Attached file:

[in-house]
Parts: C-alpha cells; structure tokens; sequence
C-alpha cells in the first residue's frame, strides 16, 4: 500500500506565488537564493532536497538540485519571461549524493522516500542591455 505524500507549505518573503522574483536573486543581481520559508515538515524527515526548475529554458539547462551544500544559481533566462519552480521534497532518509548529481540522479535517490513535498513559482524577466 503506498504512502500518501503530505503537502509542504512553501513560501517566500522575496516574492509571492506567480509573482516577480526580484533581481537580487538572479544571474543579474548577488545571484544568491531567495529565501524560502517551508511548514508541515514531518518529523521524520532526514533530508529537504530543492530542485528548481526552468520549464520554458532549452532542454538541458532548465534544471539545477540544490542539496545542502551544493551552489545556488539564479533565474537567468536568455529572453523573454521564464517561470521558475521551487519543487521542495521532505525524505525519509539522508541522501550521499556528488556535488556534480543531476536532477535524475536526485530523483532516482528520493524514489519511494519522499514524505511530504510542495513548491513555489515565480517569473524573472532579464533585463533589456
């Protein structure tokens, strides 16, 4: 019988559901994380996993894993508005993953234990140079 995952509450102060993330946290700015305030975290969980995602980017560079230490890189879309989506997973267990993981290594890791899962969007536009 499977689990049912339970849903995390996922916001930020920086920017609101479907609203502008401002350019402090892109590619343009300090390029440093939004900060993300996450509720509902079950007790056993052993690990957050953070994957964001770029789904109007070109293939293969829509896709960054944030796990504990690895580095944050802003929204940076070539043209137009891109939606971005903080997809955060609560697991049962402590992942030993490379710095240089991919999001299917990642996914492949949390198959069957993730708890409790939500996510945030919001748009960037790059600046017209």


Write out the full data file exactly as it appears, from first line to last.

[in-house]
Parts: C-alpha cells; structure tokens; sequence
C-alpha cells in the first residue's frame, strides 16, 4: 500500500506565488537564493532536497538540485519571461549524493522516500542591455 505524500507549505518573503522574483536573486543581481520559508515538515524527515526548475529554458539547462551544500544559481533566462519552480521534497532518509548529481540522479535517490513535498513559482524577466 503506498504512502500518501503530505503537502509542504512553501513560501517566500522575496516574492509571492506567480509573482516577480526580484533581481537580487538572479544571474543579474548577488545571484544568491531567495529565501524560502517551508511548514508541515514531518518529523521524520532526514533530508529537504530543492530542485528548481526552468520549464520554458532549452532542454538541458532548465534544471539545477540544490542539496545542502551544493551552489545556488539564479533565474537567468536568455529572453523573454521564464517561470521558475521551487519543487521542495521532505525524505525519509539522508541522501550521499556528488556535488556534480543531476536532477535524475536526485530523483532516482528520493524514489519511494519522499514524505511530504510542495513548491513555489515565480517569473524573472532579464533585463533589456
């Protein structure tokens, strides 16, 4: 019988559901994380996993894993508005993953234990140079 995952509450102060993330946290700015305030975290969980995602980017560079230490890189879309989506997973267990993981290594890791899962969007536009 499977689990049912339970849903995390996922916001930020920086920017609101479907609203502008401002350019402090892109590619343009300090390029440093939004900060993300996450509720509902079950007790056993052993690990957050953070994957964001770029789904109007070109293939293969829509896709960054944030796990504990690895580095944050802003929204940076070539043209137009891109939606971005903080997809955060609560697991049962402590992942030993490379710095240089991919999001299917990642996914492949949390198959069957993730708890409790939500996510945030919001748009960037790059600046017209």